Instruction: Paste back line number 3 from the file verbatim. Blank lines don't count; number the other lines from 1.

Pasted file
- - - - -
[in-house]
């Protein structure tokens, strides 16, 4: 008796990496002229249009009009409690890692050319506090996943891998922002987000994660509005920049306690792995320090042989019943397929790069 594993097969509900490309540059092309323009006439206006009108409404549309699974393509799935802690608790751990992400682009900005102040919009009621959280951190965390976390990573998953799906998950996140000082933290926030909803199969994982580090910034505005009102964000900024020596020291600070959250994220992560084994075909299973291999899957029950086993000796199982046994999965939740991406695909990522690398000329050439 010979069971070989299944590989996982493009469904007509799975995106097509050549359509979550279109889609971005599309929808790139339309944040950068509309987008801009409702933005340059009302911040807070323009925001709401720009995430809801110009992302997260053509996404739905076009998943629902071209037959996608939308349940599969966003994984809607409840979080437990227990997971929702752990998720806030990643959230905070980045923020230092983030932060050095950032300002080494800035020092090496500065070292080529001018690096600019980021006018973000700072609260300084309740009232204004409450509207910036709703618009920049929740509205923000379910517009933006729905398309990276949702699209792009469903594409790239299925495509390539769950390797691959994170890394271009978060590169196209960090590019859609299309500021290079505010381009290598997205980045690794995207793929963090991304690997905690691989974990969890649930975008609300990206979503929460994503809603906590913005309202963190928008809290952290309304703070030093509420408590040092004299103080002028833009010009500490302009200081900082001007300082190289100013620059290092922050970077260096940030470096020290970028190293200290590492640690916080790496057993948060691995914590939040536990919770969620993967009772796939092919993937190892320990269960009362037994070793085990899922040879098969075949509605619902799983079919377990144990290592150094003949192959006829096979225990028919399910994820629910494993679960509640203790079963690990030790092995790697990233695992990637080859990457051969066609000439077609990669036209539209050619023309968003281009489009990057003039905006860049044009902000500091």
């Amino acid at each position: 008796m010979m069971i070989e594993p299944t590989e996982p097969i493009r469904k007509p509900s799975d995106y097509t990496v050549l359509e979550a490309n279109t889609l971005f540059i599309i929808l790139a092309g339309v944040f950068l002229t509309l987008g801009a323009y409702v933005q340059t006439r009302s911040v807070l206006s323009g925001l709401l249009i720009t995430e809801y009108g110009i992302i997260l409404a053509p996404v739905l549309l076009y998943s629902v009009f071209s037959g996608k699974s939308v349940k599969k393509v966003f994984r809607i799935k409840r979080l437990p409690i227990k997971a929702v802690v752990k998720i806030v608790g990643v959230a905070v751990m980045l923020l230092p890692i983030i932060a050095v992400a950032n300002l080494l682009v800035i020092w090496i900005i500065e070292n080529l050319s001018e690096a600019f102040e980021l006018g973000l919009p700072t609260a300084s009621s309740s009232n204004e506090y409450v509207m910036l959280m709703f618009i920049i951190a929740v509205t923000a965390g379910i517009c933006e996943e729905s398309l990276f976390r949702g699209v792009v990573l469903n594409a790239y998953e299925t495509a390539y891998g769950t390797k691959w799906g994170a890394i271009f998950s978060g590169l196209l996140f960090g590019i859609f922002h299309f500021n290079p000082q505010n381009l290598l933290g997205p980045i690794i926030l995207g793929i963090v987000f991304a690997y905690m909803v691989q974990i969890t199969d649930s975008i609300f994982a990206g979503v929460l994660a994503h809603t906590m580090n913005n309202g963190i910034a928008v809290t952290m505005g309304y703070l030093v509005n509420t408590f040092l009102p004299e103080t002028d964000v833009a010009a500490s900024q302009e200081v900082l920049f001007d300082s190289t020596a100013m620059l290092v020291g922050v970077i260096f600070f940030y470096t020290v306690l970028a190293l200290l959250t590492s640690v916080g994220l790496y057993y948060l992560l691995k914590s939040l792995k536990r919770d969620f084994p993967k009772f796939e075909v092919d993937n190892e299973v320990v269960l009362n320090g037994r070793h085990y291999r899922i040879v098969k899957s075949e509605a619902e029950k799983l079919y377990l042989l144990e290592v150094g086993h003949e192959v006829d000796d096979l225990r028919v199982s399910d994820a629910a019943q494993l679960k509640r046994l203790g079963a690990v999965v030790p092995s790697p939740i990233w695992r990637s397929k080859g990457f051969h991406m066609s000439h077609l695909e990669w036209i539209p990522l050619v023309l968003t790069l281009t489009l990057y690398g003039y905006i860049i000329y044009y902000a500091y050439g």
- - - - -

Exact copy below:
């Amino acid at each position: 008796m010979m069971i070989e594993p299944t590989e996982p097969i493009r469904k007509p509900s799975d995106y097509t990496v050549l359509e979550a490309n279109t889609l971005f540059i599309i929808l790139a092309g339309v944040f950068l002229t509309l987008g801009a323009y409702v933005q340059t006439r009302s911040v807070l206006s323009g925001l709401l249009i720009t995430e809801y009108g110009i992302i997260l409404a053509p996404v739905l549309l076009y998943s629902v009009f071209s037959g996608k699974s939308v349940k599969k393509v966003f994984r809607i799935k409840r979080l437990p409690i227990k997971a929702v802690v752990k998720i806030v608790g990643v959230a905070v751990m980045l923020l230092p890692i983030i932060a050095v992400a950032n300002l080494l682009v800035i020092w090496i900005i500065e070292n080529l050319s001018e690096a600019f102040e980021l006018g973000l919009p700072t609260a300084s009621s309740s009232n204004e506090y409450v509207m910036l959280m709703f618009i920049i951190a929740v509205t923000a965390g379910i517009c933006e996943e729905s398309l990276f976390r949702g699209v792009v990573l469903n594409a790239y998953e299925t495509a390539y891998g769950t390797k691959w799906g994170a890394i271009f998950s978060g590169l196209l996140f960090g590019i859609f922002h299309f500021n290079p000082q505010n381009l290598l933290g997205p980045i690794i926030l995207g793929i963090v987000f991304a690997y905690m909803v691989q974990i969890t199969d649930s975008i609300f994982a990206g979503v929460l994660a994503h809603t906590m580090n913005n309202g963190i910034a928008v809290t952290m505005g309304y703070l030093v509005n509420t408590f040092l009102p004299e103080t002028d964000v833009a010009a500490s900024q302009e200081v900082l920049f001007d300082s190289t020596a100013m620059l290092v020291g922050v970077i260096f600070f940030y470096t020290v306690l970028a190293l200290l959250t590492s640690v916080g994220l790496y057993y948060l992560l691995k914590s939040l792995k536990r919770d969620f084994p993967k009772f796939e075909v092919d993937n190892e299973v320990v269960l009362n320090g037994r070793h085990y291999r899922i040879v098969k899957s075949e509605a619902e029950k799983l079919y377990l042989l144990e290592v150094g086993h003949e192959v006829d000796d096979l225990r028919v199982s399910d994820a629910a019943q494993l679960k509640r046994l203790g079963a690990v999965v030790p092995s790697p939740i990233w695992r990637s397929k080859g990457f051969h991406m066609s000439h077609l695909e990669w036209i539209p990522l050619v023309l968003t790069l281009t489009l990057y690398g003039y905006i860049i000329y044009y902000a500091y050439g």